Johnson Controls Inc.’s unsolicited $1.25 billion offer for bankrupt Visteon Corp.’s interiors and electronics businesses may delay the company’s emergence from creditor protection, an analyst said.
Visteon said today in a statement that Johnson Controls, the largest publicly traded U.S. auto-parts maker, is a competitor and stands to benefit from introducing “delay and complexity” into its reorganization. The cash offer for the former Ford Motor Co. unit was made yesterday in a letter, Milwaukee-based Johnson Controls said in a separate statement.
“This creates competition for these assets in the court,” David Leiker, an analyst with Robert W. Baird, said in e-mailed comments today. “At the end of the day, the creditors want to maximize how much they get from the assets.”
Johnson Controls’ offer lacks “important information and remains highly conditional and vaguely defined,” Visteon said. The two companies have had “extensive and difficult experiences” in prior transactions, Visteon said.
“Although Visteon anticipates further dialogue with Johnson Controls, the company will continue on its path toward emerging from Chapter 11,” Visteon said.
Johnson Controls rose 32 cents, or 1.2 percent, to $28 at 3:09 p.m. in New York Stock Exchange composite trading. The shares have climbed 48 percent in the past year.
Visteon is proposing to give 95 percent of its equity to company bondholders in return for a $1.25 billion investment. The arrangement would cancel Visteon’s current stock, the company said May 7.
Visteon is scheduled to ask the judge overseeing its bankruptcy to approve the bondholders’ investment on May 24. That deal is opposed by shareholders, who say Visteon is solvent enough to pay its debts and return the company to them.
The company’s secured lenders also oppose the plan, saying it would require Visteon to pay about $100 million in unnecessary fees.
The combination of the interior and electronics business of both companies may mean revenue in China exceeding $7 billion, Johnson Controls said.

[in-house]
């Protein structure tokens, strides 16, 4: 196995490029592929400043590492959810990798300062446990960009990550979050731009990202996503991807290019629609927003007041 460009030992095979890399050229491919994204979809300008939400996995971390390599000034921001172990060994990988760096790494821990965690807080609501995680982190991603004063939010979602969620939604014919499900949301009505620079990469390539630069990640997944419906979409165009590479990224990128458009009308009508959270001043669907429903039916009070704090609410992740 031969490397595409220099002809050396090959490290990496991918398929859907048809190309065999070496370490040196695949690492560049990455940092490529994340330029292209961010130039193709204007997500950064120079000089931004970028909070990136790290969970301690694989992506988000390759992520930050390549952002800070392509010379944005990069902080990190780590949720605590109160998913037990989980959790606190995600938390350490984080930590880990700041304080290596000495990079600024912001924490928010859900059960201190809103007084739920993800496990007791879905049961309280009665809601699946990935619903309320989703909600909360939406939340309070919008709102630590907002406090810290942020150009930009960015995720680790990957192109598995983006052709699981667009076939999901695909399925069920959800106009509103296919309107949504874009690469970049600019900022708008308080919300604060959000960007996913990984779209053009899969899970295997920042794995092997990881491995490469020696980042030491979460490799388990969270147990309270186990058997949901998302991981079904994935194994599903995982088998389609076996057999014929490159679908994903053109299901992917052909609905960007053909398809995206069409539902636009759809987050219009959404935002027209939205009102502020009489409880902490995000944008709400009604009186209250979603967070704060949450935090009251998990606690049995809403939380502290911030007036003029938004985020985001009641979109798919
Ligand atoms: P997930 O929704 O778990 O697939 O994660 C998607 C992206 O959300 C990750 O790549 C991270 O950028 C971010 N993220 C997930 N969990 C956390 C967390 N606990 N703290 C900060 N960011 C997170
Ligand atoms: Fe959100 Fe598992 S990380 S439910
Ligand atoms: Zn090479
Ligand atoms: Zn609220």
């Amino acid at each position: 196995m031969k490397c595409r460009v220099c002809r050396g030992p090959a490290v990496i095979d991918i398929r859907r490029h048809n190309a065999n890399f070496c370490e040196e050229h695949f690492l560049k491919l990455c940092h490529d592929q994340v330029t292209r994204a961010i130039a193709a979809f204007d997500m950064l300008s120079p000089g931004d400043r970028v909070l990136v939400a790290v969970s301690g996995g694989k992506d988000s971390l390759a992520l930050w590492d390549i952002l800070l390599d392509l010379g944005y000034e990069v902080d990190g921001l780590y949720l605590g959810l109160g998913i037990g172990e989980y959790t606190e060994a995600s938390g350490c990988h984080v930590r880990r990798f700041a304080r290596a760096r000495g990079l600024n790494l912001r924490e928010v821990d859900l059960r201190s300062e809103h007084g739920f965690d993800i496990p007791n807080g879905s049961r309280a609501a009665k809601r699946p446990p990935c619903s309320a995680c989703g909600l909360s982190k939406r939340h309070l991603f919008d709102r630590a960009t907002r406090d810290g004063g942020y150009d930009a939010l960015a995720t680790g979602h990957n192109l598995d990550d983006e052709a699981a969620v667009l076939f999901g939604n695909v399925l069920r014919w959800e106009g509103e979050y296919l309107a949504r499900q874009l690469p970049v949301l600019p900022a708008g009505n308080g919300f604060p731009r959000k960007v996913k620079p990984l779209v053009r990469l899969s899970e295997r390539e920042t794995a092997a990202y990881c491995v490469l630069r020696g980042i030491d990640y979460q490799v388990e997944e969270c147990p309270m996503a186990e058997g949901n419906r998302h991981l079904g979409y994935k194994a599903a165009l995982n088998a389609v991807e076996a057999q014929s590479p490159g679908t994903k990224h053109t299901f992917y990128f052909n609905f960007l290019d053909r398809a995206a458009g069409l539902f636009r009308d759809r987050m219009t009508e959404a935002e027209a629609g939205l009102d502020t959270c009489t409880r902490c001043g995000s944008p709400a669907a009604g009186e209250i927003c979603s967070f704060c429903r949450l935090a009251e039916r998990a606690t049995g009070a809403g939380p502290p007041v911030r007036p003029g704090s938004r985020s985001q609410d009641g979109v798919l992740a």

“Visteon’s interiors and electronics businesses would be an excellent strategic fit with our Automotive Experience business,” Johnson Controls Chief Executive Officer Stephen A. Roell said in the statement. “This acquisition would significantly expand our automotive interior technologies and capabilities.”
The purchase would give Johnson Controls a larger presence in China and more offerings in vehicle audio, Leiker wrote in a report today. Johnson Controls reported $28.5 billion in revenue with a net loss of $338 million in the fiscal year that ended in September. About $12 billion of the sales came from its automotive unit.
Visteon’s interiors and electronics business generated revenue of $4.1 billion in 2009 and an estimated $230 million in earnings before interest, taxes, depreciation and amortization, said Leiker, who rates Johnson Controls shares “buy.”
The offer represents less than five times the Visteon businesses’ estimated 2010 Ebitda, he said.
Johnson Controls said it has approached Van Buren Township, Michigan-based Visteon twice before about the businesses. Johnson Controls hired Wachtell, Lipton, Rosen & Katz and JPMorgan Securities to assist in a transaction.
Visteon, spun off from Ford in 2000, filed for bankruptcy in May 2009, listing assets of $4.58 billion and debt of $5.32 billion in Chapter 11 documents.
Visteon’s 7 percent bonds due in 2014 were unchanged today at 106 cents on the dollar after falling 6.2 percent yesterday, according to Trace, the bond-price reporting system of the Financial Industry Regulatory Authority.